Archive for May, 2017

Aminta Breaux Will Be the Next President of Bowie State University in Maryland

Aminta Breaux Will Be the Next President of Bowie State University in Maryland

For the past three years, Aminta Hawkins Breaux has served as vice president for advancement at Millersville University, a campus of the Pennsylvania State System of Higher Education. She was vice president for student affairs at Millersville University from 2008 to 2014.

Many Qualified, Low-Income Students Are Not Attending Our Best Colleges

Many Qualified, Low-Income Students Are Not Attending Our Best Colleges

A new report from the Center of Education and Workforce at Georgetown University finds that nearly 90,000 students who are eligible for federal Pell Grants for low income families, are qualified to be admitted to the nation’s selective colleges and universities but do not enroll in these institutions.

The Next Provost at Emory University in Atlanta

The Next Provost at Emory University in Atlanta

Dr. Dwight McBride is the Daniel Hale Williams Professor of African American studies, English, and Performance Studies at Northwestern University in Evanston, Illinois. There, he also serves as dean of the Graduate School and associate provost for graduate education.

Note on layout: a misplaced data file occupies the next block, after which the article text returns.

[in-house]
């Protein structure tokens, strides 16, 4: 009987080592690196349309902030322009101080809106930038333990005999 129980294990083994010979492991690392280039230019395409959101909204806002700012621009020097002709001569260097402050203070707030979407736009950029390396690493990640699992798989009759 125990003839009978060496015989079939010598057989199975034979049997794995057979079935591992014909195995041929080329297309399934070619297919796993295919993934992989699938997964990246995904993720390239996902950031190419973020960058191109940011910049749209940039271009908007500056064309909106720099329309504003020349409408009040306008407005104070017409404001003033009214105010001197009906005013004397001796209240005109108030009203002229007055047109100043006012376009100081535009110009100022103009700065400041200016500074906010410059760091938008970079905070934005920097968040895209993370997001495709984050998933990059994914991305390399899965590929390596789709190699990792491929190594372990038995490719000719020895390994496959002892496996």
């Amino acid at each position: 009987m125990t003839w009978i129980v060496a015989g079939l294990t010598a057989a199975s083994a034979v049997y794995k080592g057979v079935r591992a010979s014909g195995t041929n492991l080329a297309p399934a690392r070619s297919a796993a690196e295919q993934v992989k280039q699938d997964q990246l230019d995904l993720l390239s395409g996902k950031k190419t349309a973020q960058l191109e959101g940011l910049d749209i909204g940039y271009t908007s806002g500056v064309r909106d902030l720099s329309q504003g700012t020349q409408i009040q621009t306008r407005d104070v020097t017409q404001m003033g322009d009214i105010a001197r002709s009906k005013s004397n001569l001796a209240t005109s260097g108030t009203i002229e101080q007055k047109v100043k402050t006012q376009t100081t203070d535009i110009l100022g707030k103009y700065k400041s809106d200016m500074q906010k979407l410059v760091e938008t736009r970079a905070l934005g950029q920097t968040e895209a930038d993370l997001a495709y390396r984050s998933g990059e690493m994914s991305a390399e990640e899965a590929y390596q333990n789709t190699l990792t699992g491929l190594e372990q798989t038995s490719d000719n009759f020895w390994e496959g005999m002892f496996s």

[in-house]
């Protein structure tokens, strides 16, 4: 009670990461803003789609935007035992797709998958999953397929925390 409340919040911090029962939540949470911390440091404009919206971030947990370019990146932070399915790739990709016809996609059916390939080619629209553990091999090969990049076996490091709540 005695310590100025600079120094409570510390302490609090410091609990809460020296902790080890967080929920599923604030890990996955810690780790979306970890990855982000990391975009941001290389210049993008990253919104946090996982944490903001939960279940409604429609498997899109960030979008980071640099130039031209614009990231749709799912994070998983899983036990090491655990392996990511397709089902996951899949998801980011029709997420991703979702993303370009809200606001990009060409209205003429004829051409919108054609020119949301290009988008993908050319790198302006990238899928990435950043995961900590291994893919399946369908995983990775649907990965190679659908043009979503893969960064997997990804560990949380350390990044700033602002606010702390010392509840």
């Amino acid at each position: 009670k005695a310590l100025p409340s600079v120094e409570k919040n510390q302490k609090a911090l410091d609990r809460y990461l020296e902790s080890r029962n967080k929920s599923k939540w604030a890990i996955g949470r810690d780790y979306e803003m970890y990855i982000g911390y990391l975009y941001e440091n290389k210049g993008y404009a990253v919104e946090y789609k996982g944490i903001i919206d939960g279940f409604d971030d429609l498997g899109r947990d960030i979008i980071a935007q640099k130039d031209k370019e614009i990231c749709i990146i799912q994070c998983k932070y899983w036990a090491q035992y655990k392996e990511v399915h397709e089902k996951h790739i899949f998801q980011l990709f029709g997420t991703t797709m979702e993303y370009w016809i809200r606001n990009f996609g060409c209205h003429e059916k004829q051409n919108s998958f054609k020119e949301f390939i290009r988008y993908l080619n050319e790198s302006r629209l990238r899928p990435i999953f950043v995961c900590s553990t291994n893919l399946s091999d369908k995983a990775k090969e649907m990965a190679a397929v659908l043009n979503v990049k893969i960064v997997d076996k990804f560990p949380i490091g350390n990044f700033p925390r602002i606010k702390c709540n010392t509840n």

Employment and Unemployment Rates by Race for Young College Students

Employment and Unemployment Rates by Race for Young College Students

For 16- to 24-year-old Blacks enrolled in college, 7.6 percent were actively seeking work but couldn’t find it. The unemployment rate for White college students in this age group was 5.7 percent.

African Americans Named President at Two Community Colleges in New York

African Americans Named President at Two Community Colleges in New York

Michael A. Baston was appointed president of Rockland Community College in Suffern, New York, and Orinthia T. Montague was appointed the fourth president of Tompkins Cortland Community College in Dryden, New York. Both new presidents will take office in July.